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Vietnam works towards sustainable, responsible fisheries

April 23, 2018 marked the deadline of the six-month period given to Vietnam to improve performance in preventing illegal, unreported and unregulated (IUU) fishing under the European Commission (EC)’s yellow card warning

Fishes for consumption

During the period, the Government and the Ministry of Agriculture and Rural Development (MARD) along with the business community and parties involved in the seafood production chain have taken synchronous measures from perfecting the legal framework, tightening the management over fishing vessels, increasing punishments on illegal fishing, and improving the awareness of fishermen and businesses of IUU fishing.

All these activities are aimed at regaining the EC’s green card and developing sustainable and responsible fisheries, said Nguyen Quang Hung, deputy head of the MARD’s Directorate of Fisheries, in an interview granted to the Vietnam News Agency.

According to the official, the EC’s yellow card has affected the export of Vietnamese seafood. Examinations on material origin were conducted on all consignments to the EU, which caused a loss of around EUR7,000 per container.

The warning has had negative impact on the prestige of the Vietnamese fishery sector as Europe is one of the largest importers of Vietnamese seafood, he added.

Therefore, Vietnam has taken national efforts to have the yellow card removed, which brought about positive outcomes.

Hung noted that there is only one case of illegal fishing by Vietnamese fishermen in island states in the Pacific, while 11 other cases happened in bordering waters that are yet to be delimited between Vietnam and other countries.

The official highlighted the actions taken by the Vietnam Association of Seafood Exporters and Producers, which has called on enterprises not to purchase products exploited illegally, and issued a white book naming violated fishing vessels so that processors and exporters do not buy these vessels’ products.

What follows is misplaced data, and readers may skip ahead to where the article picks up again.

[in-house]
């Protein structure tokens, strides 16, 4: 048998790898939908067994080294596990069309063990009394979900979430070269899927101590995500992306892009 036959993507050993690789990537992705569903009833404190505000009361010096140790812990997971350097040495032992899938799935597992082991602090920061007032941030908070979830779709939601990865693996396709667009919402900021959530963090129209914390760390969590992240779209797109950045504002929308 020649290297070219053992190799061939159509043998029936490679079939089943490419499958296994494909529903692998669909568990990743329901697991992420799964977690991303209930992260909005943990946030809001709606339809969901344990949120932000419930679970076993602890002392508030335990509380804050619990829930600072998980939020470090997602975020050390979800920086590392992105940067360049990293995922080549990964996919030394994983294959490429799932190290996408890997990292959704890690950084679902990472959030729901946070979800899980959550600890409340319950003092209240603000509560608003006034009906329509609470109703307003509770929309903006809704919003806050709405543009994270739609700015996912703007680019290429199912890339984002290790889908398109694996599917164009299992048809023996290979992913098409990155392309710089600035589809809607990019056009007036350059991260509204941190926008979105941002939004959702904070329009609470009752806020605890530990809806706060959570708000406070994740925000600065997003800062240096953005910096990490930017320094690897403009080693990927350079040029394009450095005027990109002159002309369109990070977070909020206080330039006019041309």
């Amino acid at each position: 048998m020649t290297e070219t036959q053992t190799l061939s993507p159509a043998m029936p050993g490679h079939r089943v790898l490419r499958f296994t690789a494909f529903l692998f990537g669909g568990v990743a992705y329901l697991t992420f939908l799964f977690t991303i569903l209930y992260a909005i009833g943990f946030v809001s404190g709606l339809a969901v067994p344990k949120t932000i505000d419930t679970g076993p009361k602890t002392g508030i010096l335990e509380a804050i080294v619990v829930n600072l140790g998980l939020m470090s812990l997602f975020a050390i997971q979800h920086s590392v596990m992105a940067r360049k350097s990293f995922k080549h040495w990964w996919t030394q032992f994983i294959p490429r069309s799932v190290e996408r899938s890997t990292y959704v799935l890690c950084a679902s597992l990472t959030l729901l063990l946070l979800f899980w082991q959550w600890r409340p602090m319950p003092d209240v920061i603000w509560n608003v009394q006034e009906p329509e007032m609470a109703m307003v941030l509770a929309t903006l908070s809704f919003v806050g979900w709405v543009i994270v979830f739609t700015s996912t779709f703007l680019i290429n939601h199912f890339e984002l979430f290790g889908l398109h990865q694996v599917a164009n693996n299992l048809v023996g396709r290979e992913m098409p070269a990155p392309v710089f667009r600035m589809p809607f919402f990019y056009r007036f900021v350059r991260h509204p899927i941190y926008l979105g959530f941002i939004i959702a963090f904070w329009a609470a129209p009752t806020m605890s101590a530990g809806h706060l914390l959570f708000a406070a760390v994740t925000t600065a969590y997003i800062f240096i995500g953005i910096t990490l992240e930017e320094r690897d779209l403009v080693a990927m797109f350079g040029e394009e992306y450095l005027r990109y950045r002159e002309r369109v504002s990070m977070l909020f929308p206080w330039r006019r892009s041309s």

Hung continued by saying that the warning from the European Union creates pressure for Vietnam to improve its fishery sector.

All the nine recommendations made by the EC are significant to the sector, he said, adding that the recommendations were put into the Law on Fisheries which will become effective in January 2019.

The Prime Minister also signed Decision No.78 approving a national action plan on preventing, reducing and eliminating IUU from now to 2025.

For long-term measures, Hung stressed the need to tighten management over fishing vessels, especially those operating offshore, review the development plan for the domestic fishing fleet in alignment with the seafood reserves, and intensify the enforcement of seafood origin and fishing diary declarations in line with regional and international regulations.

In September 2017, the European Commission issued a yellow card warning Vietnam for failing to progress in fighting IUU fishing.

After April 23, the EU will assess Vietnam’s efforts to fight IUU fishing. The "yellow card" is followed by a "green card" if the problem is resolved or a "red card" if it isn’t. A “red card” can lead to a trade ban on fishery products.